Introduction to Logic

Tools for Thought

As with Propositional Logic, we can demonstrate logical entailment in Relational Logic by writing proofs. As with Propositional Logic, it is possible to show that a set of Relational Logic premises logically entails a Relational Logic conclusion if and only if there is a finite proof of the conclusion from the premises. Moreover, it is possible to find such proofs in a finite time.

The Fitch system for Relational Logic is an extension of the Fitch system for Propositional Logic. In addition to the ten logical rules of inference, there are five new rules of inference. In the next section, we introduce two rules of inference for universally quantified sentences. We then introduce two rules of inference for existentially quantified sentences. After that, we describe a new type of rule called Domain Closure. Finally, we illustrate the system with a few examples.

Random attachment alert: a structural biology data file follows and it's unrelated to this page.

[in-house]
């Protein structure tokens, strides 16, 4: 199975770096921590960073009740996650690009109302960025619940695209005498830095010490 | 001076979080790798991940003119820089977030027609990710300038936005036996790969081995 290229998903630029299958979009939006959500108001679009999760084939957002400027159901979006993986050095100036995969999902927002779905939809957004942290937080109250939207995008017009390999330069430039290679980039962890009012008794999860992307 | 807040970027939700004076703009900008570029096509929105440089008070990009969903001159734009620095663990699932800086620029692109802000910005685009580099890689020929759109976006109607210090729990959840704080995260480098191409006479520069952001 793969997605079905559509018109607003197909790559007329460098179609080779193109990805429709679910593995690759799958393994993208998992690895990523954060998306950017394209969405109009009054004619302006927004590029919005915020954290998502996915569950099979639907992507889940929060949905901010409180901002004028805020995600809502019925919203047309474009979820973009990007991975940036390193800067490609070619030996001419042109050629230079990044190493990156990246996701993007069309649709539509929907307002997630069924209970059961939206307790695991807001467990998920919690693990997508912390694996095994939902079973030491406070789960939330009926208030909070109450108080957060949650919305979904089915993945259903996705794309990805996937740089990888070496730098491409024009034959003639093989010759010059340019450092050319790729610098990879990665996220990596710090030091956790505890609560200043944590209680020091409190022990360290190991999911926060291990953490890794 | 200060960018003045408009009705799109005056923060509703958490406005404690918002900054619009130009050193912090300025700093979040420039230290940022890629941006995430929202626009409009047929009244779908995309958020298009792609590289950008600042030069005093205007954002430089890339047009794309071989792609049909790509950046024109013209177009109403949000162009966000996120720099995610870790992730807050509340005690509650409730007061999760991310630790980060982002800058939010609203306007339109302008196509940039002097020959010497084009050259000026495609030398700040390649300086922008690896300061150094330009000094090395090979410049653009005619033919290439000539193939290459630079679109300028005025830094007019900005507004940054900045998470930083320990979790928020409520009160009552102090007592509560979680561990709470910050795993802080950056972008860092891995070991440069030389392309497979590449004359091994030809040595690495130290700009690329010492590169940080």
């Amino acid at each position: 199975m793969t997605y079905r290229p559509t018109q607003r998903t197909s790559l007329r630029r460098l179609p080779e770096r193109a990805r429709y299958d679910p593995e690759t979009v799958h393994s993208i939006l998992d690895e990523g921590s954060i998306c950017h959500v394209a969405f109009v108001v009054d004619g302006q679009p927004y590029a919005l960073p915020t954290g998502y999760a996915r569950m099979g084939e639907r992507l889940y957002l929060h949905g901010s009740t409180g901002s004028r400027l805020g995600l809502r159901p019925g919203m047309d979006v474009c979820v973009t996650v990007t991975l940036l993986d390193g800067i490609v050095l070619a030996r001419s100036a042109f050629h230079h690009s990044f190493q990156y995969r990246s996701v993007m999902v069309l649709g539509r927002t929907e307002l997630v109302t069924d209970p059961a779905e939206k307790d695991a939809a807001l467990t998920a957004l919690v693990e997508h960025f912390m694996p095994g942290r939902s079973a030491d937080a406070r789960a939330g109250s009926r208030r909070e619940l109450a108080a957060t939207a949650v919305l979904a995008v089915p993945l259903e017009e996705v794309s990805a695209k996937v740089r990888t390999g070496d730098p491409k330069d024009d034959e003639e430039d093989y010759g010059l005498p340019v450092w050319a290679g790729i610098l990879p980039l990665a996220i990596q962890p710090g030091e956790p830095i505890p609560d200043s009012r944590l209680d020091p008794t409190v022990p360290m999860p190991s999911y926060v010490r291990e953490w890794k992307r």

If you are like me, the prospect of going through a discussion of so many rules of inference sounds a little repetitive and boring. However, it is not so bad. Each of the rules has its own quirks and idiosyncrasies, its own personality. In fact, a couple of the rules suffer from a distinct excess of personality. If we are to use the rules correctly, we need to understand these idiosyncrasies.

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